France is of course just a a short-hop from the south of England, so as a kid I cycled many slices of the country. Sometimes on school-trips, other times on holiday and once around the suburbs of Paris whilst playing in a Rugby tournament. The land has always felt very familiar, but the people not so much.
I remember drinking strong coffee made by a host family when I was about 12, before flying down the motorway at 180kph in a convertible Ford Escort XR3i. Life was lively here, to the contrary of my pre-conceived notions.
My most recent experience in France was as the 7th country of 9 cycled in the one week world record attempt (see Austria post).
The thought of cycling in France always evokes images of 'Le Tour' and, sure enough, at times we felt like we were in it as we sped along tree-lined roads, past farm houses, lavender fields and vineyards.
Three other riders and I entered France from Germany and stayed in Strasbourg for the first night, before heading roughly 280kms NNW to Luxembourg via Thionville. By this point in the challenge we were riding strong and feeling good, managing over 150kms each day. Fractures had started to appear in the team however, and a bad call by me to meet other team members in the next town caused a massive delay and bad moods. I had initially thought that I would be helpful by finding a cafe and ordering lunch ready for us all to warm up and recuperate from a morning of battering rain and headwinds, but half the team took a different route into the town and we missed each other. Thankfully we had a support vehicle and its driver managed to inform them. They had already passed the town and were not going to come back, so when we eventually caught up to the group, I could sense the angst in the air. They were tired and not best pleased, so I tried to make amends by towing them for the rest of the day, as I felt like I owed them.
The bad weather had tempted us all just to put our heads down and carry on to the town we had chosen as a good target for the day. There is only a certain amount of cold and wet you can get on a bike, and once suitably saturated you tend not to feel any worse, or so I have always thought. Some team members were exhausted that evening and this was likely my fault. It certainly affected the next few days and ultimately may have been the tipping point for the altercation in Belgium a few days later (see Belgium post).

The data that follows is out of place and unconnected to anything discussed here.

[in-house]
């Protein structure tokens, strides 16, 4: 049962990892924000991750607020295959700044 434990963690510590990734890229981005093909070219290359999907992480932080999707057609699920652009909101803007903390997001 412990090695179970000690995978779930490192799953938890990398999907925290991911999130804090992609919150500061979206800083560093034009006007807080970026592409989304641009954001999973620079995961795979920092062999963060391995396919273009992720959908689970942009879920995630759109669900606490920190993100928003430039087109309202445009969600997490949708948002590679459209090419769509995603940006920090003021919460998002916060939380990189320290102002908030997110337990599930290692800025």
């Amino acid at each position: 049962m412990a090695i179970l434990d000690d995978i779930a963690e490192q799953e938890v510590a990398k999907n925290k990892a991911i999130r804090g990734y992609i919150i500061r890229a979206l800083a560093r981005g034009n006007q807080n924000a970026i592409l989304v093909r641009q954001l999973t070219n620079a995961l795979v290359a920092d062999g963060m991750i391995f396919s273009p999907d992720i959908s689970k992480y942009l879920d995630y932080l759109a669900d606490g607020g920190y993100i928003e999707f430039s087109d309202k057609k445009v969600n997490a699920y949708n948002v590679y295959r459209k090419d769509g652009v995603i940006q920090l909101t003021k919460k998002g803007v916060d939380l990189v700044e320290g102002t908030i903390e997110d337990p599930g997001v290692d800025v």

A team should remain a team, especially when cycling; lesson learned. I should never have gone ahead. Being in each others slip-stream when cycling in a group can conserve up to 40% of one's energy based on always being sheltered by the person ahead and in their drag. I did more than my fair share upfront that day, and was likely part of my thinking to get ahead and find a lunch spot. Selfish I know. There were times before that day where we had been working fairly well to take it in turns up front, at least with one other member of the team doing his bit.
Staying together would mean slowing down, which by the time we got to France, need not have been a big issue as we were on world record pace. So I learned to gauge others more often, as just like me (when i'm not whinging about something), people often say that they are fine when they are not. I was still new to riding in a pack and now having reflected on it, would love to do a better job of it one day. Thankfully the conditions over the next few days improved as we neared Luxembourg , and we all enjoyed a great feast in a barn with good wine and building sense of achievement.